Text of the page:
• Charles I;
  • consensus-building;
  • Declaration Concerning Grievances and Remedies;
  • Declaration of Ways and Means;
  • His Majesty's Answer to the XIX Propositions;
  • house of commons;
  • house of lords;
  • the junta;
  • parliamentary allegiances and leanings;
  • parliamentary declarations;
  • parliamentary printing;
  • John Pym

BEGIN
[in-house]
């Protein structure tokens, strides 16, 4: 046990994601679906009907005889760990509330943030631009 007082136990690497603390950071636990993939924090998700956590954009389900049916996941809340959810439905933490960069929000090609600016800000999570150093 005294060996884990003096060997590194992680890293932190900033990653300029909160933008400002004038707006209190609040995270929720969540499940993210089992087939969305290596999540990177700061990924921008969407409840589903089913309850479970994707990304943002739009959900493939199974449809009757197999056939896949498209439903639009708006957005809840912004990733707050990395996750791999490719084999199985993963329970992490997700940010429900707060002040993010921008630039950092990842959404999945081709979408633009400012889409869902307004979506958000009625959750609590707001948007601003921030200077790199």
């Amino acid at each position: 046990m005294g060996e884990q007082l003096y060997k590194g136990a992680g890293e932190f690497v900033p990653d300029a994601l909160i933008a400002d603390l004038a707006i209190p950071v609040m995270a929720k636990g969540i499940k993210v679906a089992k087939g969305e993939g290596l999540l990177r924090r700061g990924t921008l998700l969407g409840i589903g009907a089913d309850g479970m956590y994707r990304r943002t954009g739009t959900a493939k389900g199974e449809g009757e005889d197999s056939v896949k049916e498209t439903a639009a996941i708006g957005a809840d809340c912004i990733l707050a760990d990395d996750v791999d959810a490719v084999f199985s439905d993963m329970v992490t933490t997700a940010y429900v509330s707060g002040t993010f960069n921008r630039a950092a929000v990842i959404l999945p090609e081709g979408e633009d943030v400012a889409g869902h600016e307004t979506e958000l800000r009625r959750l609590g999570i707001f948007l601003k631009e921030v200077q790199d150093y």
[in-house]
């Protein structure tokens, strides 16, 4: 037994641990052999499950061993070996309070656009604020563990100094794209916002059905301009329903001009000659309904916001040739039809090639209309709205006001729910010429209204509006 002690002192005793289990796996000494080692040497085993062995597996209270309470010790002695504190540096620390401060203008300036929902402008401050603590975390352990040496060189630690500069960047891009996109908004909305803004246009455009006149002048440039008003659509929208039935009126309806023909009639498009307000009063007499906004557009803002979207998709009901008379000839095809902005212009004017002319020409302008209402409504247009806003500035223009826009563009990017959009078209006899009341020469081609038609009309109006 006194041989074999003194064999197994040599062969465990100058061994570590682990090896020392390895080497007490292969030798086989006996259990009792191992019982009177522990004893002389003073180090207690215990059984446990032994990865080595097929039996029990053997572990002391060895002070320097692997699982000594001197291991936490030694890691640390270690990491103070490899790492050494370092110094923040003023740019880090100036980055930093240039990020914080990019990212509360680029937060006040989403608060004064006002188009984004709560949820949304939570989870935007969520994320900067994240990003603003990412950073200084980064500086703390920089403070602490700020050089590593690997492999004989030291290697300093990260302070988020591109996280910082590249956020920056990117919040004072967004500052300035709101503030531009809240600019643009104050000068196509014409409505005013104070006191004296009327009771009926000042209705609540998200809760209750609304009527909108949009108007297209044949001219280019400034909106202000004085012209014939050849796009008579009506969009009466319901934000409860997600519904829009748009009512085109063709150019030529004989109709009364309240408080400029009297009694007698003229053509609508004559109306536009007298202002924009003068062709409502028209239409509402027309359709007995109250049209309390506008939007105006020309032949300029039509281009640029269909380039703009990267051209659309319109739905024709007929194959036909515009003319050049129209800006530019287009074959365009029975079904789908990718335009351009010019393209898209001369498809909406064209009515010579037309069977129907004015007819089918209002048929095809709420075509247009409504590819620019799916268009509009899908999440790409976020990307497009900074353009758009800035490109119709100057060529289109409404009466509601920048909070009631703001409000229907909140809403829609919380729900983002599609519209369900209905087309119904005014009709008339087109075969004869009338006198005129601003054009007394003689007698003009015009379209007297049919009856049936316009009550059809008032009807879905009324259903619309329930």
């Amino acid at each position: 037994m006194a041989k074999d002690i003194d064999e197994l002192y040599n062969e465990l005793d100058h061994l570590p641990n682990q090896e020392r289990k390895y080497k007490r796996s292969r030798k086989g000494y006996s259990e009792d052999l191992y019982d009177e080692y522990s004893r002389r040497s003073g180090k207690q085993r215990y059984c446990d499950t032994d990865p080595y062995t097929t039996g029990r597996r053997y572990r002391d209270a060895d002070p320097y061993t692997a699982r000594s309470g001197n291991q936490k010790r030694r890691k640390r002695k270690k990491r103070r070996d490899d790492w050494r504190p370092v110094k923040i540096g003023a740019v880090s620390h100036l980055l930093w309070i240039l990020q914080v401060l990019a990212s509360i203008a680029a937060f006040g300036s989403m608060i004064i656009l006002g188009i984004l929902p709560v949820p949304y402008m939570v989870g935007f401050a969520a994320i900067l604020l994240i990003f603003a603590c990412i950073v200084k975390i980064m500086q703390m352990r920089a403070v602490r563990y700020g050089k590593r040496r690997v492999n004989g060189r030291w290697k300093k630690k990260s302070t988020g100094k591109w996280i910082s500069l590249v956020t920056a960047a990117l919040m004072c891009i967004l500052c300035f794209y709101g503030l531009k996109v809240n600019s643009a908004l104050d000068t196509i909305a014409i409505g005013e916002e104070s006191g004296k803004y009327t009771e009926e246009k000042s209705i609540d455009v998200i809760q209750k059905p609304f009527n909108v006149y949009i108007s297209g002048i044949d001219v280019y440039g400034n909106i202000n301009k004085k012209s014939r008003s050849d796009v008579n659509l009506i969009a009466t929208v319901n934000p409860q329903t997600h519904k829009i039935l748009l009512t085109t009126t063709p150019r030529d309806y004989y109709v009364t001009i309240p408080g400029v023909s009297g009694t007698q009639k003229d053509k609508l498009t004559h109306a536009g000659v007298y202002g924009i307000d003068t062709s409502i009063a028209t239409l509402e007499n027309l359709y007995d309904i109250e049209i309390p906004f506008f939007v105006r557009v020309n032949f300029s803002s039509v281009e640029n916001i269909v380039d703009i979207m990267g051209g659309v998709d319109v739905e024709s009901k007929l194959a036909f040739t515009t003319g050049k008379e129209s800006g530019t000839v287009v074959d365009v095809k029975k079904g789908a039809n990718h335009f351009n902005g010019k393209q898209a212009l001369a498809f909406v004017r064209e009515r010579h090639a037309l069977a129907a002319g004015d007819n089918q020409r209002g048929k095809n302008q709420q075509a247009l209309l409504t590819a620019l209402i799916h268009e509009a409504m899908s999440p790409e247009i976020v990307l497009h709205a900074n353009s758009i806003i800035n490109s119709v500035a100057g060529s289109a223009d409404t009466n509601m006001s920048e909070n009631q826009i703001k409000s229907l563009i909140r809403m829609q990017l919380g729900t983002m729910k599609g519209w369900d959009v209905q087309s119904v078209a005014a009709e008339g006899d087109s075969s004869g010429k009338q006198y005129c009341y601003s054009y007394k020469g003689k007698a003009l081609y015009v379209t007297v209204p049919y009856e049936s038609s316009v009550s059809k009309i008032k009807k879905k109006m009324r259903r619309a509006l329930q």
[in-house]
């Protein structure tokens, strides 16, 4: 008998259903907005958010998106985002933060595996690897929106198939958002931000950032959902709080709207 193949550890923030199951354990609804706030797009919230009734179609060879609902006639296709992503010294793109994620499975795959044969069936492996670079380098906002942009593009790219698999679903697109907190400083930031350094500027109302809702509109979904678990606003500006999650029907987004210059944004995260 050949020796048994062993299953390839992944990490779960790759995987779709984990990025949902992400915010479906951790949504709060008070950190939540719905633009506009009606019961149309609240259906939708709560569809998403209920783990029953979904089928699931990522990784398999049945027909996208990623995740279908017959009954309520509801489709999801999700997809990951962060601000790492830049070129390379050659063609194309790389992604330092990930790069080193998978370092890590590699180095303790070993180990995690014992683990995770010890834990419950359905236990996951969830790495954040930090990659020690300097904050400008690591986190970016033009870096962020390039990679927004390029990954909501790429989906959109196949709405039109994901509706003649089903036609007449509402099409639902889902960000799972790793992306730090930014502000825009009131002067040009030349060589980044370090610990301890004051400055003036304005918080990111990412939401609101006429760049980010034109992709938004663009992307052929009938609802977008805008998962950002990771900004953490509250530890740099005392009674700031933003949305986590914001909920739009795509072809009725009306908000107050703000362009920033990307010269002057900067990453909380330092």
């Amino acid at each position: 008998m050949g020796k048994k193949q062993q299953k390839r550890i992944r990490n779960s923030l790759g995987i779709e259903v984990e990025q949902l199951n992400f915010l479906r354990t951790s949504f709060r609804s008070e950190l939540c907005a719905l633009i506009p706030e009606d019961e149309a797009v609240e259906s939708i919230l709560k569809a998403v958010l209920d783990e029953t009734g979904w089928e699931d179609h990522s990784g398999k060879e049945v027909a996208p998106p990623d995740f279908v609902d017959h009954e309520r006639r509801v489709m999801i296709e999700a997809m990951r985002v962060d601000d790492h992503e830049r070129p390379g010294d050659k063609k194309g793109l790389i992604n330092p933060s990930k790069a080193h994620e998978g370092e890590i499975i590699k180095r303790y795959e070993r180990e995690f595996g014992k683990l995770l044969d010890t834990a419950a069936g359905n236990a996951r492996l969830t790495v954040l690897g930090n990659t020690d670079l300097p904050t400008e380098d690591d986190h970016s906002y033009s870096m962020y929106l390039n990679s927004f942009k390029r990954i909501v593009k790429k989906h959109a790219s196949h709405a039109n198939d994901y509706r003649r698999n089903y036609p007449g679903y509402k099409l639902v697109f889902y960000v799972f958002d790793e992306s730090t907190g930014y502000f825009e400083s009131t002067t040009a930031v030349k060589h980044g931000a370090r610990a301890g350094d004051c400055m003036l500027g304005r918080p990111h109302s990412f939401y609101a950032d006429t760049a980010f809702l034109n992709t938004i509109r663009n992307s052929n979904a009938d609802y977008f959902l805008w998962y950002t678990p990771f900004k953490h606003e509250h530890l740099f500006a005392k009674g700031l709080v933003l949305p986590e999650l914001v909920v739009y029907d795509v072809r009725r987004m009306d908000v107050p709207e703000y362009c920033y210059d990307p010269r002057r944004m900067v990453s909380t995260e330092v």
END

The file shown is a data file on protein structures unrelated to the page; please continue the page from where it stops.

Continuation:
This article analyses the drafting of the document eventually printed as the Nineteen Propositions. Section two addresses certain issues regarding the methods and concepts employed in the subsequent analysis, focusing on consensus-building, constitutional leanings and the drafting of parliamentary declarations in early 1642. Section three examines the origins of the Nineteen Propositions in the draft Declaration of Ways and Means (January 1642) (hereafter cited as the Ways). Section four traces the emergence of the Declaration Concerning Grievances and Remedies (hereafter cited as the Grievances) from the Ways (January–February). Section five examines the junta's efforts to overcome the Lords' prevarication over passing the Grievances (February–May). Section six examines the emergence of the initial draft of the Nineteen Propositions from the Grievances (24–7 May). Section seven analyses the 28 May draft, while section eight explores the amendment of that draft (31 May and 1 June). Section nine examines parliament's abortive attempts to revise the Nineteen Propositions in light of His Majesty's Answer to the XIX Propositions (21 June–2 July). It is concluded that, contrary to the received view, the text of the Nineteen Propositions began to emerge in January rather than May 1642, and that the junta in the Commons rather than the Lords drove this process. The three appendices identify, respectively, the constitutional leanings of the relevant parliamentarians, the parts of the text of the Ways that were repeated in the Grievances, and dates on which the various parts of the final text of the Nineteen Propositions were written.